Death Row Records, the iconic music label that started a music revolution in the early 1990s, is being sued by the mega-producer most responsible for engineering its greatest hits.
Dr Dre. filed a suit in Los Angeles after the company that now owns Death Row Records rereleased his timeless classics, The Chronic, The Chronic: Relit and a greatest hits album without consulting the disc doctor or providing just compensation.
Dre is seeking $75,000 for breach of contract, false advertising and trademark infringement, media reports state.
The legendary Dr. Dre, born Andre Young, 45, is seeking royalties from WIDEawake Entertainment, the company that bought Death Row Records after the founder and personality who defined it, Suge Knight, went bankrupt. Dre also says the label owes him money from the 1992 juggernaut, The Chronic, that launched the spectacular career of another legend, Snoop Dogg.
Dre’s lawyer, Howard King, released a statement to the media derisively denouncing Death Row using a verse from one of Dre’s more popular cuts:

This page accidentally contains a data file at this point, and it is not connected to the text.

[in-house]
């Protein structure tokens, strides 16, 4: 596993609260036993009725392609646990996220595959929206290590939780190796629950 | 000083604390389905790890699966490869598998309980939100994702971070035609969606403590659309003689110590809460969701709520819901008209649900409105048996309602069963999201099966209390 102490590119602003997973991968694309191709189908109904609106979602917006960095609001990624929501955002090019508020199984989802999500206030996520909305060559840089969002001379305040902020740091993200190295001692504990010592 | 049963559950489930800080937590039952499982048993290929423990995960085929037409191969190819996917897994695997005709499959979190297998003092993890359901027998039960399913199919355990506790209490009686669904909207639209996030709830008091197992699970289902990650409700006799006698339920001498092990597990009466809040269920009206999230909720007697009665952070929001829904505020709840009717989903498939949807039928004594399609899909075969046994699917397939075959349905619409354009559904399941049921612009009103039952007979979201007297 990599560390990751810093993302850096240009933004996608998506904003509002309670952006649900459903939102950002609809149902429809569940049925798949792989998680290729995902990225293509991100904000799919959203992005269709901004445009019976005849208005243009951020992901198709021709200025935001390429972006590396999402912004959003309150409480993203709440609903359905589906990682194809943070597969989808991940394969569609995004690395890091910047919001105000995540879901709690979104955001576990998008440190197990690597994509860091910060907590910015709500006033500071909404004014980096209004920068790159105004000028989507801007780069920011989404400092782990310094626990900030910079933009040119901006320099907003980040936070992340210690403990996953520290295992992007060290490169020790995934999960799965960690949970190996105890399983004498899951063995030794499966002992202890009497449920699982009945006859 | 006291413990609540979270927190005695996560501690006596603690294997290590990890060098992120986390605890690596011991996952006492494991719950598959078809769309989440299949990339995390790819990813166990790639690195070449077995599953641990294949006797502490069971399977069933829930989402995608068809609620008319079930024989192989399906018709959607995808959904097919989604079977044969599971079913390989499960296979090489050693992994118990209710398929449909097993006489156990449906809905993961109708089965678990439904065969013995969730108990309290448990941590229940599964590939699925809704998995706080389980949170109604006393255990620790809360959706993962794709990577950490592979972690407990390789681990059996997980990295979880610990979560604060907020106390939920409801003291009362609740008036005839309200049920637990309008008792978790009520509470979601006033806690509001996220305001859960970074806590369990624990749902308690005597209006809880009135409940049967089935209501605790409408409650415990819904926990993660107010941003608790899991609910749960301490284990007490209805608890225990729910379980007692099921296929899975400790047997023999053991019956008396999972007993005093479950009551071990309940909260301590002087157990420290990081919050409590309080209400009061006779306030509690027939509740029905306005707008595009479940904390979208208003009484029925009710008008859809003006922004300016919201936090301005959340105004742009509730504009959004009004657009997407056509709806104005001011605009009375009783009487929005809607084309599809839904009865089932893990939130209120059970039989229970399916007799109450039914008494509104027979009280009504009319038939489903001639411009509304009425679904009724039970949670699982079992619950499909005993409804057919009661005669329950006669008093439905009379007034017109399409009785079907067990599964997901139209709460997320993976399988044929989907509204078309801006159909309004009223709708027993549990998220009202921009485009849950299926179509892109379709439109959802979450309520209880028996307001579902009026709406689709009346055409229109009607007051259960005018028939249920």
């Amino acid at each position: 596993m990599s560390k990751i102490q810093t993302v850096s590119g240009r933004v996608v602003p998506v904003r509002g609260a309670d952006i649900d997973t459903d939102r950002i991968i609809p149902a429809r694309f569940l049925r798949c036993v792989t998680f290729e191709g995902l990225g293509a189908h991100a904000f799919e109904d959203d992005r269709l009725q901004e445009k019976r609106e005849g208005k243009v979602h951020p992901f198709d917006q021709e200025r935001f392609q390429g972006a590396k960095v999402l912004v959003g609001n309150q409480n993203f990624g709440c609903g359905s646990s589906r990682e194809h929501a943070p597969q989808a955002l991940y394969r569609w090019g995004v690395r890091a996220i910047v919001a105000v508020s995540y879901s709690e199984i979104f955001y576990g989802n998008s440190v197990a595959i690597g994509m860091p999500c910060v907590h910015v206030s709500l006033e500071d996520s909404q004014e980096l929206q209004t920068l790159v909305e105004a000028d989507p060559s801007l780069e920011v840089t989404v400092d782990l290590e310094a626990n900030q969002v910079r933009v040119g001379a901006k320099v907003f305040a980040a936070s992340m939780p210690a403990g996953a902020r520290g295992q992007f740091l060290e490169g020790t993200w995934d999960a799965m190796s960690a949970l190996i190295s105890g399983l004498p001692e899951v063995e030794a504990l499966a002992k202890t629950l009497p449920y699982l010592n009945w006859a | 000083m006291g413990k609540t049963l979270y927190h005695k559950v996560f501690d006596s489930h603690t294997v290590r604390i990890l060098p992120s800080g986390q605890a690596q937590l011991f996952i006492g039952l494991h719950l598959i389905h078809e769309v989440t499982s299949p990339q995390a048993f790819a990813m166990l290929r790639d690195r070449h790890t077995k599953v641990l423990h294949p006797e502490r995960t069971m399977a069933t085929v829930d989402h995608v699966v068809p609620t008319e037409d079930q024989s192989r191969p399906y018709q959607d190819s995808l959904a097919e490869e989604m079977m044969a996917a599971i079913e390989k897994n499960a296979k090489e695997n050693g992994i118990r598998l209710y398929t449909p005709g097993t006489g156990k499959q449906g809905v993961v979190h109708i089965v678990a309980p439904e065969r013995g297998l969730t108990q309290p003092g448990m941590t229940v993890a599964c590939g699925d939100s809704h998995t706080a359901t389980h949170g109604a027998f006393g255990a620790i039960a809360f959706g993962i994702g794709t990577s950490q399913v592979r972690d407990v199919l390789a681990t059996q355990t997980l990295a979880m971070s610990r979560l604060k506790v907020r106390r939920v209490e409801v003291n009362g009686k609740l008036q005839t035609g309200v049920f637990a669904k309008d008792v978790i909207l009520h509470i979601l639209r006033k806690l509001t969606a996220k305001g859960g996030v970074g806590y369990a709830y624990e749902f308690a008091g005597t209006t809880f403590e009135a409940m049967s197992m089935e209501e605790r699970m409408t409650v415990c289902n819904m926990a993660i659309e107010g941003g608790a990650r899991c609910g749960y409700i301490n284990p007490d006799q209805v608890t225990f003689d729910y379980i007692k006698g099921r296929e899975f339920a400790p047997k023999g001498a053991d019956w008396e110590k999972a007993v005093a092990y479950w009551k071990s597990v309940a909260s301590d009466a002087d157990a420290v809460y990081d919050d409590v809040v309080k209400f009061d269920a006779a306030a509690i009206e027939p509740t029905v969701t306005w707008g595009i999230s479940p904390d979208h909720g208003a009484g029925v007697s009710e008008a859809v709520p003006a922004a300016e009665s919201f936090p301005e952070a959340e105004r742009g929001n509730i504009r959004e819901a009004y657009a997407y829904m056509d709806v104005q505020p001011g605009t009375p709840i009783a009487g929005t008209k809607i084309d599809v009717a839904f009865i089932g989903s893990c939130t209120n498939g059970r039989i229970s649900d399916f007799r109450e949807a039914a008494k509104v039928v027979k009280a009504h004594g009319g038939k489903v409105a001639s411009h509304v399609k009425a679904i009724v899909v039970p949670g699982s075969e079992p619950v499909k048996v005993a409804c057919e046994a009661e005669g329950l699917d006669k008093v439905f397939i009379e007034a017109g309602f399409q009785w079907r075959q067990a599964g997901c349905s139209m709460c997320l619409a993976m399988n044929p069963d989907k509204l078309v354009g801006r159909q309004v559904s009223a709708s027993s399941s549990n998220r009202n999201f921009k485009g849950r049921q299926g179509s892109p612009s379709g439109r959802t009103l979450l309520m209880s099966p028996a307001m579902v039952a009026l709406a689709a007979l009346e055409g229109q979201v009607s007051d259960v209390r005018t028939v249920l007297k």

“When it came to paying artist royalties and honoring limits on Dr. Dre’s recordings that could be released, the ‘new’ Death Row Records, to quote our client, ‘forgot about Dre.’ This lawsuit will make sure they remember.”
Death Row’s place in history is permanently secure for changing the face of music, introducing gangsta rap to the world and pushing out a dizzying succession of multiplatinum albums within a few short years. At its peak, Death Row had three of the biggest artists in music: Tupac Shakur, Dre and Snoop Dogg. Death Row is also a cautionary Shakespearean tragedy for its meteoric rise was matched by its spectacularly tragic downfall amidst a tangle of corruption, legal entanglements, defections, murders and the eventual imprisonment of Knight. –terry shropshire